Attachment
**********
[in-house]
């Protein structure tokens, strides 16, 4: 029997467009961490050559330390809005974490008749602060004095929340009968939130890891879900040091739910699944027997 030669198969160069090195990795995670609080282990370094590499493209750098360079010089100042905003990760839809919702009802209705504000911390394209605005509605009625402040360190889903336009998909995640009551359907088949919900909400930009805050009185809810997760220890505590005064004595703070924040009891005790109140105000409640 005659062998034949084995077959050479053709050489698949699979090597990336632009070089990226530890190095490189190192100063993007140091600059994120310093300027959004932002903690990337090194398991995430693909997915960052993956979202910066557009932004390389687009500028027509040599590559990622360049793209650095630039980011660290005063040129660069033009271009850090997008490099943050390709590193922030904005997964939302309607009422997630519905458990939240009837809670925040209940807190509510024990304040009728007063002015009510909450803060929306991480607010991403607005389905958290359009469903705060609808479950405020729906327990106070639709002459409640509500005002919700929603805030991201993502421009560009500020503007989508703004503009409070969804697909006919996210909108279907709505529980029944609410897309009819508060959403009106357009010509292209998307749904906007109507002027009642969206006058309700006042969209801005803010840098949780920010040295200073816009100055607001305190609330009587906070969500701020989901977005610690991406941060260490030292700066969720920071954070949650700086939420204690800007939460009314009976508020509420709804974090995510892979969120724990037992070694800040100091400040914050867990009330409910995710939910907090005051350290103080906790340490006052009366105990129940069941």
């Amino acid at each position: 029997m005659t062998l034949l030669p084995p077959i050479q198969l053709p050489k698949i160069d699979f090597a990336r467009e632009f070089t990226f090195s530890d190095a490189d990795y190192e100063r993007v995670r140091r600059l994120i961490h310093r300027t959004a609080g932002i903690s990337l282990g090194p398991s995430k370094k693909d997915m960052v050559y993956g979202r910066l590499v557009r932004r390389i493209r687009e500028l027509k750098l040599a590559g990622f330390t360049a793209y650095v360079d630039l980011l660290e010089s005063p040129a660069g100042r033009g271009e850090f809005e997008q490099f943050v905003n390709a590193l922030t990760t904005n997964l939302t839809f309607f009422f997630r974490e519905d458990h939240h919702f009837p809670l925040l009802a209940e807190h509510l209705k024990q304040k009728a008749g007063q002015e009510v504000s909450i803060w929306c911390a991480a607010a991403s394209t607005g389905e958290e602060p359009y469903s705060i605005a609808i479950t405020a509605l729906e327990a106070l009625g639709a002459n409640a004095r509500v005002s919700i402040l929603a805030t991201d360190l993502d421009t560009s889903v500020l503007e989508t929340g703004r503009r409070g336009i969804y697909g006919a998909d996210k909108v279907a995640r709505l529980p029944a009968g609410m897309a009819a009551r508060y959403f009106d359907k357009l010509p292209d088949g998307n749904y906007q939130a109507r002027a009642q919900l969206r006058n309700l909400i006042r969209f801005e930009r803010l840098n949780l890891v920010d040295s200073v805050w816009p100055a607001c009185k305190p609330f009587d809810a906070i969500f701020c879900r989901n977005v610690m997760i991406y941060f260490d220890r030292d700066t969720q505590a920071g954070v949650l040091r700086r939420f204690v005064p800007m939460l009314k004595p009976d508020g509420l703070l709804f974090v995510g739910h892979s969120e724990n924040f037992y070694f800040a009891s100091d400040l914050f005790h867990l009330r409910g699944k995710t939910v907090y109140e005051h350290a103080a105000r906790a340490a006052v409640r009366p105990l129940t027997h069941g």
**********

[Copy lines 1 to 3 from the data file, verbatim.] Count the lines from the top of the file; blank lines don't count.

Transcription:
[in-house]
């Protein structure tokens, strides 16, 4: 029997467009961490050559330390809005974490008749602060004095929340009968939130890891879900040091739910699944027997 030669198969160069090195990795995670609080282990370094590499493209750098360079010089100042905003990760839809919702009802209705504000911390394209605005509605009625402040360190889903336009998909995640009551359907088949919900909400930009805050009185809810997760220890505590005064004595703070924040009891005790109140105000409640 005659062998034949084995077959050479053709050489698949699979090597990336632009070089990226530890190095490189190192100063993007140091600059994120310093300027959004932002903690990337090194398991995430693909997915960052993956979202910066557009932004390389687009500028027509040599590559990622360049793209650095630039980011660290005063040129660069033009271009850090997008490099943050390709590193922030904005997964939302309607009422997630519905458990939240009837809670925040209940807190509510024990304040009728007063002015009510909450803060929306991480607010991403607005389905958290359009469903705060609808479950405020729906327990106070639709002459409640509500005002919700929603805030991201993502421009560009500020503007989508703004503009409070969804697909006919996210909108279907709505529980029944609410897309009819508060959403009106357009010509292209998307749904906007109507002027009642969206006058309700006042969209801005803010840098949780920010040295200073816009100055607001305190609330009587906070969500701020989901977005610690991406941060260490030292700066969720920071954070949650700086939420204690800007939460009314009976508020509420709804974090995510892979969120724990037992070694800040100091400040914050867990009330409910995710939910907090005051350290103080906790340490006052009366105990129940069941």
């Amino acid at each position: 029997m005659t062998l034949l030669p084995p077959i050479q198969l053709p050489k698949i160069d699979f090597a990336r467009e632009f070089t990226f090195s530890d190095a490189d990795y190192e100063r993007v995670r140091r600059l994120i961490h310093r300027t959004a609080g932002i903690s990337l282990g090194p398991s995430k370094k693909d997915m960052v050559y993956g979202r910066l590499v557009r932004r390389i493209r687009e500028l027509k750098l040599a590559g990622f330390t360049a793209y650095v360079d630039l980011l660290e010089s005063p040129a660069g100042r033009g271009e850090f809005e997008q490099f943050v905003n390709a590193l922030t990760t904005n997964l939302t839809f309607f009422f997630r974490e519905d458990h939240h919702f009837p809670l925040l009802a209940e807190h509510l209705k024990q304040k009728a008749g007063q002015e009510v504000s909450i803060w929306c911390a991480a607010a991403s394209t607005g389905e958290e602060p359009y469903s705060i605005a609808i479950t405020a509605l729906e327990a106070l009625g639709a002459n409640a004095r509500v005002s919700i402040l929603a805030t991201d360190l993502d421009t560009s889903v500020l503007e989508t929340g703004r503009r409070g336009i969804y697909g006919a998909d996210k909108v279907a995640r709505l529980p029944a009968g609410m897309a009819a009551r508060y959403f009106d359907k357009l010509p292209d088949g998307n749904y906007q939130a109507r002027a009642q919900l969206r006058n309700l909400i006042r969209f801005e930009r803010l840098n949780l890891v920010d040295s200073v805050w816009p100055a607001c009185k305190p609330f009587d809810a906070i969500f701020c879900r989901n977005v610690m997760i991406y941060f260490d220890r030292d700066t969720q505590a920071g954070v949650l040091r700086r939420f204690v005064p800007m939460l009314k004595p009976d508020g509420l703070l709804f974090v995510g739910h892979s969120e724990n924040f037992y070694f800040a009891s100091d400040l914050f005790h867990l009330r409910g699944k995710t939910v907090y109140e005051h350290a103080a105000r906790a340490a006052v409640r009366p105990l129940t027997h069941g």